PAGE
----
The following morning we’re in for an easy day. A long walk down the Harper River to where it flows in to Lake Coleridge. I set out late and decide to check out the Mirror Tarn, a 20 minute return trip up hill. The tarn is reflective but it’s nothing special. The views over one of the slips, up a creek bed is more impressive. Then I pick up my pack and set off after the others I follow deep impressions in the mud. Boot prints in the sand. Some days feel like adventures. Some days feel like passing through. Today is one of those, getting out the distance. Moving closer towards the goal. “What took you do long?” Quentin asks. “Paula thinks you were having some special Chris alone time,” Lisa quips in “Bryan was less discreet. He said you were violently masturbating?” I make a mental note to ask him what makes it violent? I don’t have the opportunity to honestly explain myself. “How did you find the river crossings?” Quentin asked me. He’s a look in his eye that makes me turn to Lisa. “Fine,” I say. “What about you guys?” She’s already laughing. “I fell in,” she says. “Quentin had to rescue me.” I miss all the drama. They set off before I’ve finished my break. The Harper valley is coated in dusty yellows, greys and greens. Colours sliding downhill like mounds of melting ice cream. The landscape slowly shifts with each passing kilometre. Somewhere down the track Bryan celebrates his 1500km. Somebody finally reaches half way. Black and yellow is Quentin. Black with a white hat is Lisa. Black with an orange top is a trail marker. Specks in the distance. Aptly named to distinguish them from the other four sets of Pinnacles in New Zealand, the Pinnacles appear as an amphitheatre of grey sheet ghosts.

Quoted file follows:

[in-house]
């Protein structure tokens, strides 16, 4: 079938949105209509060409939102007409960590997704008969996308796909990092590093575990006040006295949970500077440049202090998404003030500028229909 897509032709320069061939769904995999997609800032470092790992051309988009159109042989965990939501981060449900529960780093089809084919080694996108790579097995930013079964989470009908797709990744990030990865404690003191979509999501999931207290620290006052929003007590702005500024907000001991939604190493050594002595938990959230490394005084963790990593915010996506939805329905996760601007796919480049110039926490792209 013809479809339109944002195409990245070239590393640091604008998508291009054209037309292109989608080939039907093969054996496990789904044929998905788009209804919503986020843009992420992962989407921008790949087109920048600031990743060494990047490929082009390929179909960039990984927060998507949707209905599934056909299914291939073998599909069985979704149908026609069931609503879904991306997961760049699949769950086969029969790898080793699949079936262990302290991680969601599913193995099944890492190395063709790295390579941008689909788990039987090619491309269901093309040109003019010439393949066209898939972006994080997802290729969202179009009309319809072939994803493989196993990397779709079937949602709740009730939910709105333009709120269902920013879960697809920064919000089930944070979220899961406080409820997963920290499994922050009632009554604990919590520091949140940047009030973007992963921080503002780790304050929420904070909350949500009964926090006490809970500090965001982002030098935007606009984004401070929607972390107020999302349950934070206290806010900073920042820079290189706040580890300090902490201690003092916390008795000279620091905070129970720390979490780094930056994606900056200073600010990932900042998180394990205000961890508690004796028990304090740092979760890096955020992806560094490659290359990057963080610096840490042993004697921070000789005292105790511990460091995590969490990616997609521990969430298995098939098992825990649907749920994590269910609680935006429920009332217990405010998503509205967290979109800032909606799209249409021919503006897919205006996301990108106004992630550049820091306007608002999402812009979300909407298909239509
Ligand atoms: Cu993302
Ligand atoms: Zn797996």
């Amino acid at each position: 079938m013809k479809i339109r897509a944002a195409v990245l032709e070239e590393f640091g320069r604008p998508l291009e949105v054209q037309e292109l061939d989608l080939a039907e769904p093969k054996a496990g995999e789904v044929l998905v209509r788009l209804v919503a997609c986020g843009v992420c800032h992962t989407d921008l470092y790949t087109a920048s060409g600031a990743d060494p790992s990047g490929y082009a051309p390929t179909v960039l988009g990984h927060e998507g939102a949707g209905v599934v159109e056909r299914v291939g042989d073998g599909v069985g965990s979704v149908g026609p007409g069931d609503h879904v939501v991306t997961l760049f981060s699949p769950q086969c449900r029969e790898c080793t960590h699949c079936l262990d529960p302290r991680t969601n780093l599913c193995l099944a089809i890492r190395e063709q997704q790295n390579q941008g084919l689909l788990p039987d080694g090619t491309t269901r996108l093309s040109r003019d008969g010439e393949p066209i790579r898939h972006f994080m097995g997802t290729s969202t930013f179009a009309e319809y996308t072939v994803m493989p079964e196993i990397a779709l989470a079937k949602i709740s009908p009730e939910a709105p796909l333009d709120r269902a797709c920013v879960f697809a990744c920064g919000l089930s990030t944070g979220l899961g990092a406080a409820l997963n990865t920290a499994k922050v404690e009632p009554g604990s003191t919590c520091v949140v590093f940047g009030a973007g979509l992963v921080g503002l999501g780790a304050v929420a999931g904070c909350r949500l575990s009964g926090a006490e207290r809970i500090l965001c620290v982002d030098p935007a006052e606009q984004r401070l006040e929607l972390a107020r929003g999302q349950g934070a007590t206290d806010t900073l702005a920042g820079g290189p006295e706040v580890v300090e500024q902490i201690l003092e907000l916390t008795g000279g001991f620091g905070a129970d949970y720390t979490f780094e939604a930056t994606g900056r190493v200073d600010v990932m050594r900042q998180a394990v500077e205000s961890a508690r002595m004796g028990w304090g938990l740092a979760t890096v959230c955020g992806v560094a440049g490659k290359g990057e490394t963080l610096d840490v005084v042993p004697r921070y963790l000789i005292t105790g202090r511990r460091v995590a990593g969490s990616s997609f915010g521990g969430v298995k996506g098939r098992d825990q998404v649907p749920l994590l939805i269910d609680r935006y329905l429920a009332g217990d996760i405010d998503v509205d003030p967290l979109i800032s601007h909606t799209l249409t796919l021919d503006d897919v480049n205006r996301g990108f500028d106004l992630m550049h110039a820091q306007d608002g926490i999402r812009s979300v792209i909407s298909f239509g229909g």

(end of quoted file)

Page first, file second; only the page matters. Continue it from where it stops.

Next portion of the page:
At the Trustpower campground we steal the picnic table. Our need is obviously greater than the family with their pop up caravan. While unpacking my tent I have this horrible feeling something is missing. Did I take the pegs out and put them down already? They’re not in my pocket. I last had the tent out at Boyle River Outdoor Education Centre. I washed the pegs and had then out to dry. Even now I remember being all over the shop that day. I’m sure I picked them up from outside. I’m sure I packed them but now I’ve no pegs. I try pitching the tent without them but the wind threatens to carry it away. I’m so fortunate to be with the trail gang. Paula has a few spares. Lisa, Quentin and Brian all chip in, and there’s one bent one from the ground. I manage to get the tent upright and anchored. Just as I was starting to feel like I had my shit together as well. All those last minute idiot checks are only any good if it isn’t the idiot doing the check. Presumably to make me feel better Lisa lights her stove inside her tent. Like in the inner. The rest of us have built rock walls on the table or outside our tents. “Are you insane?” I challenge. Everyone else is equally disturbed. She carries on as if everything is fine. Within seconds she’s managed to knock the pot over. The water isn’t boiling fortunately. She comes outside and uses my rock wall. While I’m soaking my lentils she managed to knock over the second attempt. “Take the time that needs to be taken,” is my advice.

The car is so hot I think I might die. Bryan puts on the air conditioning which saves my life. Rain spits on the windscreen. I buy the heaviest tent pegs in the world, down two pints and get some fish and chips. Kris with a K is in town again and joins us for a bit. On the way back to the campsite the clouds burst. Rain falls relentlessly. I catch Paula and Bryan going down the wrong street. “Are you guys lost?” Bryan has already tried to walk out of town once. We walk-jog back to shelter. Then it’s washing, shower, plan for the resupply. Light slips around the edge of the curtain inu cabin for one. Have I overslept? No. Civilisation is fun. You don’t have to take your own toilet paper in a plastic bag to the toilet, although you should always check before you commit. There’s light enough in the morning to restitch the hole in my shorts again, this time with dental floss. I know I need to find some new ones soon. I make an early run on the local Four Square. The man behind the counter even offers to give me a ride back to the campground. I definitely don’t have enough stuff to justify a lift. We take breakfast in the Topp Country Cafe where the hash browns make the stop more than worthwhile. The last repack includes several final checks. There is definitely nothing left in the cabin.